a frantic period of work generally triggered unexpectedly and requiring immediate resolution, taking precedence over other activities which may be dropped midstream; can be used more deviously to obtain periods of unaccountability while remaining mum on specifics, as in, “I’ll be out all morning, we’re dealing with a bunch of fire drills”; as with much jargon this phrase is no longer congruent with its real-world origin, which refers to a mere simulation of an actual emergency and is usually planned in advance

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Posted on April 5, 2017

(verb) to ensure that figures agree with each other or reflect accurate arithmetic; used in reference to multiple figures provided in the same analysis, as in: “Let’s make sure all the numbers in the document foot, they didn’t add up last time”; this jargon is a truncation of “footnote” and trades on vague associations with the word, specifically that sources are contained therein, and that the presence of a footnote implies a level of analytical rigor that merits the placement of one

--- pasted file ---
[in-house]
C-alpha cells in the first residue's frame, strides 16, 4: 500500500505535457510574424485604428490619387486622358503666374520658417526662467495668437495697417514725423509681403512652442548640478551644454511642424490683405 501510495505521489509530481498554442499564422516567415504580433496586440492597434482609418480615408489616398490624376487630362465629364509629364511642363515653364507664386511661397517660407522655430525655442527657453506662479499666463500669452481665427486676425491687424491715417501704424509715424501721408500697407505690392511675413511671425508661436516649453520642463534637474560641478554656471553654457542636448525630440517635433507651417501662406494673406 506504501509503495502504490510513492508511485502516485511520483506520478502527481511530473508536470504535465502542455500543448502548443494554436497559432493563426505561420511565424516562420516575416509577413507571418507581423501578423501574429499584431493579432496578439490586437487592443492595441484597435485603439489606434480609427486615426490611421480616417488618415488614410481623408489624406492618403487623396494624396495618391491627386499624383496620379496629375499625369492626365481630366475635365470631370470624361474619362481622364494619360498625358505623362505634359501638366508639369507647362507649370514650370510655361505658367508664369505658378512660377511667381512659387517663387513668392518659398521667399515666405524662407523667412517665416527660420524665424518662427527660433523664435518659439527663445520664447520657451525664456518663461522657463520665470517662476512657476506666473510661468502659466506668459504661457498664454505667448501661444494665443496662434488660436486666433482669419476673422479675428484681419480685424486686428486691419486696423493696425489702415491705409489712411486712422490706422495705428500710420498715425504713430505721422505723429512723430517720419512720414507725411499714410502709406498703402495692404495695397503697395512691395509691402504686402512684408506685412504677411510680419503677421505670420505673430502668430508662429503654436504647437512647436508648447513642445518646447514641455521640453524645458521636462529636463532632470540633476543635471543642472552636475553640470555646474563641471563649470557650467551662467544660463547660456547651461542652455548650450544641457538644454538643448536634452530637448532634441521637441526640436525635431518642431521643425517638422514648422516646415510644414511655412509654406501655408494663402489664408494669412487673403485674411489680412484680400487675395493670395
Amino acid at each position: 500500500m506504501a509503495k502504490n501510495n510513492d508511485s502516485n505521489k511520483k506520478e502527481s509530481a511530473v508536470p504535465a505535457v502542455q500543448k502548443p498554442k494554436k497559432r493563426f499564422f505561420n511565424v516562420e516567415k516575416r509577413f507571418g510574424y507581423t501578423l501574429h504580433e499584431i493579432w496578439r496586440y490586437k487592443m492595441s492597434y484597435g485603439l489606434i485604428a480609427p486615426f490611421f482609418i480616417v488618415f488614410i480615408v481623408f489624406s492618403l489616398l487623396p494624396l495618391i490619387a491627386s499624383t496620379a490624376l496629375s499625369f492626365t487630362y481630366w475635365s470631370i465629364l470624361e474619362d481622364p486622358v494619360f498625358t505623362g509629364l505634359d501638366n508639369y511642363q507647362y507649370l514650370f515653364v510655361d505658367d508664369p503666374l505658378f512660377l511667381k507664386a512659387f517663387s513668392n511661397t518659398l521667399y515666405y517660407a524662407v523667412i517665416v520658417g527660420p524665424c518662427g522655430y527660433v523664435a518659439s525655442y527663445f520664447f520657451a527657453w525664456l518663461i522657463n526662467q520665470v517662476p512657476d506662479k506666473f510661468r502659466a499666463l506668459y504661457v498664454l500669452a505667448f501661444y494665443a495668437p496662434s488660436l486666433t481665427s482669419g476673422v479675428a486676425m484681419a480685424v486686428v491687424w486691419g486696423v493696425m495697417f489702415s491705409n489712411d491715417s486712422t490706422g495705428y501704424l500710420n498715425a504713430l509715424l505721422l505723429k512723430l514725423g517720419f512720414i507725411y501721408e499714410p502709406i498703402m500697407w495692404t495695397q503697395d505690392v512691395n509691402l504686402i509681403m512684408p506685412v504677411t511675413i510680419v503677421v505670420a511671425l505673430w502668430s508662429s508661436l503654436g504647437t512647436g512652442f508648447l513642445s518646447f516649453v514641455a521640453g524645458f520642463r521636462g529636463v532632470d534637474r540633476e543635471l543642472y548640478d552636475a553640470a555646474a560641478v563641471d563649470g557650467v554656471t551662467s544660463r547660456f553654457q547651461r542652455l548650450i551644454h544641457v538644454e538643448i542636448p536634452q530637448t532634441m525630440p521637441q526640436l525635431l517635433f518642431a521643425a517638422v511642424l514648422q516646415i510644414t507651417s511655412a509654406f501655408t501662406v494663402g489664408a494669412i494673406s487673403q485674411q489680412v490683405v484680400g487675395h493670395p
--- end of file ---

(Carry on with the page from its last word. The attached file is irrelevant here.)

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flying formation

Posted on March 27, 2017

Business goose

the roles and working arrangements of a group that will be used for carrying out a specific task, as in: “Let’s regroup after the intro meeting so we can set our flying formation for the next two weeks”; derived from parlance common in the military, this phrase can evoke the high-stakes precision of air force jets executing a nighttime sortie, but also the lower-stakes whimsy of a circling flock of Canadian geese deciding which airport runway looks most appealing as a landing area 1

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  1. Which can suddenly become very high-stakes, as in the case of the unfortunate flock that chose a spot near LaGuardia Airport, thus launching Captain Sully into aviation lore (and creating another disaster/biopic opportunity for Tom Hanks).


Posted on March 22, 2017

walking nautilus

(verb, extremely obscure) to approach an answer or other desired endpoint in a slow, roundabout way, similar to following the whorls of a nautilus shell that gradually near and eventually reach the center; can be desirable or not, depending on context; effective usage of this term requires a mutual familiarity with cephalopod anatomy that is unlikely to be present in most business contexts